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Genitourinary

Virtually all healthcare-associated UTIs are caused by instrumentation of the urinary tract, and 12% to 16% of adult hospital inpatients will have an indwelling urinary catheter at some time during their hospitalization. For each day of indwelling urinary catheter use, a patient’s risk of a catheter-associated urinary . . .

April 2014 Vol. 9 No. 4

Author: Miriam O. Young, MSN, RN

A study in Mayo Clinic Proceedings reports that the health benefits of male circumcision exceed the risks by more than 100 to 1. Overall male circumcision rates have recently declined. Read more . . .

March 2014 Vol. 9 No. 3

Author: Cathy Catrambone, PhD, RN, FAAN; and Rachel Start, MSN, RN

A team approach reduces rates of major complications for complex spinal reconstructive surgery by two thirds, according to a report in Spine Deformity. The three main features are: two spine surgeons in the OR, a live preoperative screening conference, and monitoring bleeding during the operation. Read more . . .

December 2013 Vol. 8 No. 12

Author: Terri Townsend, MA, RN, CCRN-CMC, CVRN-BC; Pamela Anderson, MSN, RN, APRN-BC, CCRN;

Catheter-associated urinary tract infections (CAUTI), the most common healthcare-associated infection, can be deadly.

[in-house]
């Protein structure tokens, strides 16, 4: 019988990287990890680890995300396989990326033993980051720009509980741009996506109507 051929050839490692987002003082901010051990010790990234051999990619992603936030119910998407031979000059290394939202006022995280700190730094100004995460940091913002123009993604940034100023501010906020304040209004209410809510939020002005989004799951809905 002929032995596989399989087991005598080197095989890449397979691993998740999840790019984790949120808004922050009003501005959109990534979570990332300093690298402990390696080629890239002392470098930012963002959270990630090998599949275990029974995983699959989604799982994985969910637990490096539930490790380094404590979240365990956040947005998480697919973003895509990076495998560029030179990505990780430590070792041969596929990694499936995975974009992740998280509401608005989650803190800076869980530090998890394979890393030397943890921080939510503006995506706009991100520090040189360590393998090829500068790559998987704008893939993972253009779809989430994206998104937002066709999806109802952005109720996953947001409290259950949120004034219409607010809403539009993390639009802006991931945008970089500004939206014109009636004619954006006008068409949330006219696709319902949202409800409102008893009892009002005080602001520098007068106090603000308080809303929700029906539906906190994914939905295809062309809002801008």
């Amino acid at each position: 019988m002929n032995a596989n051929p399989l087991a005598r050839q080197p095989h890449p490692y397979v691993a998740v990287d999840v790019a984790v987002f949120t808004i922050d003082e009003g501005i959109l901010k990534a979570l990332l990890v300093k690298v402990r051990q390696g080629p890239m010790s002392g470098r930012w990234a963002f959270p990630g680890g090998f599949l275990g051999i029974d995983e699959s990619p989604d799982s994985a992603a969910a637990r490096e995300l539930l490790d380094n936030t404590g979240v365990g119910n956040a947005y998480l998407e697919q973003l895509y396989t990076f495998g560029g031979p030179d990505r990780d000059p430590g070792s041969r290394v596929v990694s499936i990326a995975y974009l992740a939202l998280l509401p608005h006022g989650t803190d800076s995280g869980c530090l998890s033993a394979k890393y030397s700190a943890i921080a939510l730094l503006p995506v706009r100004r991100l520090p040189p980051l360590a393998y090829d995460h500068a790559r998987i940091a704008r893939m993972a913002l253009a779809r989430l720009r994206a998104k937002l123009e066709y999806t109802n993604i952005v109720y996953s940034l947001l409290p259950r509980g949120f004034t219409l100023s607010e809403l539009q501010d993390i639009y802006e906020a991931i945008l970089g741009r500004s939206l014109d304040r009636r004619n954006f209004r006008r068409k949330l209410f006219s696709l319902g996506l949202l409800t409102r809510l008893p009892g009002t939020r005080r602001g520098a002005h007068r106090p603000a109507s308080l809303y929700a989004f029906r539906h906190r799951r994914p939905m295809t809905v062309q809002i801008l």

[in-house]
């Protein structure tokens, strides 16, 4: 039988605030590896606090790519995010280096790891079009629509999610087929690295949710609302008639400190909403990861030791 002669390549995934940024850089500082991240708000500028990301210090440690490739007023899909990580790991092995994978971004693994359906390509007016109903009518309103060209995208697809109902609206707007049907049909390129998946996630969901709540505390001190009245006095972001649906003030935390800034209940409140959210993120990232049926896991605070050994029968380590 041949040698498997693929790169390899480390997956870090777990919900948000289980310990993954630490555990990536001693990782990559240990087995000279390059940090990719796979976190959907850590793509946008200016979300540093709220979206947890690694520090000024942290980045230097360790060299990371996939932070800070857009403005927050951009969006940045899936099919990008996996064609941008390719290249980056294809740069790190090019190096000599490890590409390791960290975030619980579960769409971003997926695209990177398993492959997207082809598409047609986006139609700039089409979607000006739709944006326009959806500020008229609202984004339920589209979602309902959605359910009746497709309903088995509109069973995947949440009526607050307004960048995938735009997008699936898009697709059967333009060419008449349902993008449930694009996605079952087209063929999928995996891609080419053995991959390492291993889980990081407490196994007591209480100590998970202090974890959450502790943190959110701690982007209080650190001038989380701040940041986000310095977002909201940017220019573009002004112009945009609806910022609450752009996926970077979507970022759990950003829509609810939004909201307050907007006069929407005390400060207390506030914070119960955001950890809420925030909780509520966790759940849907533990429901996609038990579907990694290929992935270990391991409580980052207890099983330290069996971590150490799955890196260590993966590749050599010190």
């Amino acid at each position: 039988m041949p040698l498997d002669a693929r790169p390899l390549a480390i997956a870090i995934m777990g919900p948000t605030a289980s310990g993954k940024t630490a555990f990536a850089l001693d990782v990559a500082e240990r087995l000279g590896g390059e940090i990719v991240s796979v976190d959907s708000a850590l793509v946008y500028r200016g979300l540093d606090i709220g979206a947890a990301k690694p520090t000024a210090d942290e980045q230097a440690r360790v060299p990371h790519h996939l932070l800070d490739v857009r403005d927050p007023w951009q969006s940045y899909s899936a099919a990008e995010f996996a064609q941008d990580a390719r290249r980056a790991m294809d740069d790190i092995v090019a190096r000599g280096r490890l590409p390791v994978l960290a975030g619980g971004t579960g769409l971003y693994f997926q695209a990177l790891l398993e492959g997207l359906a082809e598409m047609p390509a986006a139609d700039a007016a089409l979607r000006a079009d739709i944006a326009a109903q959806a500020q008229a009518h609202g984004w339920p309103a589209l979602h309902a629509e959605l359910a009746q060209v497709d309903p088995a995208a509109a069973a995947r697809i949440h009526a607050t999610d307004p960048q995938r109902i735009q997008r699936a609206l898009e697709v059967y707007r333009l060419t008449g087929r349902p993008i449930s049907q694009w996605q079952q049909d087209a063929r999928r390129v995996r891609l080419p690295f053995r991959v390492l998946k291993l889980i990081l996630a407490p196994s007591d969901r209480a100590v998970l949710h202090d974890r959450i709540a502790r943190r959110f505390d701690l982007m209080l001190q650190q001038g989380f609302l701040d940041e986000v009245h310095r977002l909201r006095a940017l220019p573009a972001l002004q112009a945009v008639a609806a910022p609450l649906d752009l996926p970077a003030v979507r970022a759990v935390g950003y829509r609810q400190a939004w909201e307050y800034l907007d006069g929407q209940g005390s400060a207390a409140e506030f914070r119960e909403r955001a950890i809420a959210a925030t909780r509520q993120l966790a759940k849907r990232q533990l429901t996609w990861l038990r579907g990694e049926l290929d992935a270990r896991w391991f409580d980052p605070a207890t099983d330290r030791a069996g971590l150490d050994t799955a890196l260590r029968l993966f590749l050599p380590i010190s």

September 2013 Vol. 8 No. 9

Author: Amanda Nenaber, MS, RN,

A UK study in PLOS Medicine found that people with dementia have about three times the rate of urinary incontinence and more than four times the rate of fecal incontinence compared to those without dementia. Read more . . .

April 2013 Vol. 8 No. 4

Author: Cherrilyn F. Richmond, MS, FNP/WHNP-BC

Although painful and disruptive, interstitial cystitis often can be managed with drugs, bladder instillation and other procedures, and dietary changes. Most patients also need psychosocial support or professional counseling to deal with related stress, anxiety, depression, and frustration.

February 2013 Vol. 8 No. 2

Author: Lynne Hancock RN, MSN. NE-BC, and Diane Hanley MS, RN-BC, EJD

On Feb. 26, 2013, the U.S. Food and Drug Administration (FDA) approved Osphena (ospemifene) to treat women with moderate to severe dyspareunia (pain during sexual intercourse), a symptom of vulvar and vaginal atrophy caused by menopause. Read more . . .

January 2013 Vol. 8 No. 1

Author: BrandeeWornhoff, MSN, RN, CNS-BC; and Paula Spoonmore, MSN, RN, CNS-BC

On Jan. 18, 2013, the U.S. Food and Drug Administration (FDA) approved the use of Botox (onabotulinumtoxinA) to treat adults with overactive bladder who can’t use or don’t adequately respond to anticholinergics. Botox’s safety and effectiveness for this new indication were established in two clinical trials . . .

October 2012 Vol. 7 No. 10

Author: Rose O. Sherman, EdD, RN, NEA-BC, FAAN

Although experts recommend that patient-education materials be written at the fourth-through-sixth grade level, a study published online by the Journal of Urology found that only 4.8% of websites describing prostate cancer were written below a high school reading level. The median reading level was 12th grade . . .

April 2012 Vol. 7 No. 4

Author: Rose Sherman, EdD, RN, NEA-BC, FAAN

A study of 75,997 urine specimen results found that 63% of patients did not have results consistent with a physician’s order. Of those with inconsistent results, 60% tested positive for drugs not ordered by a physician and in 40% of cases, no drug was detected. Read more results . . .


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